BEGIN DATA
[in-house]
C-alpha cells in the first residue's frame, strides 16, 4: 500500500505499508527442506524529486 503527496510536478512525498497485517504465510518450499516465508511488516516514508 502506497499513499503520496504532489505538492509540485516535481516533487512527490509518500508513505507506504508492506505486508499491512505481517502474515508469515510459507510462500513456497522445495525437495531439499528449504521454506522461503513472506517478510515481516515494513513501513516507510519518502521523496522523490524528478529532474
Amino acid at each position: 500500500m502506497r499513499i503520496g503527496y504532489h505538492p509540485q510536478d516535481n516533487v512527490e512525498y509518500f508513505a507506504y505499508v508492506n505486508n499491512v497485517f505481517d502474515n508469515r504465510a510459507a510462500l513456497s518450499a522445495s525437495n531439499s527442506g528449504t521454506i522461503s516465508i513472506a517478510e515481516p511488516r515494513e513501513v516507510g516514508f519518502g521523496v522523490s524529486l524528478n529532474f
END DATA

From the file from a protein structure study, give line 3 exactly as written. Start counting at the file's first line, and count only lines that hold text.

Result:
Amino acid at each position: 500500500m502506497r499513499i503520496g503527496y504532489h505538492p509540485q510536478d516535481n516533487v512527490e512525498y509518500f508513505a507506504y505499508v508492506n505486508n499491512v497485517f505481517d502474515n508469515r504465510a510459507a510462500l513456497s518450499a522445495s525437495n531439499s527442506g528449504t521454506i522461503s516465508i513472506a517478510e515481516p511488516r515494513e513501513v516507510g516514508f519518502g521523496v522523490s524529486l524528478n529532474f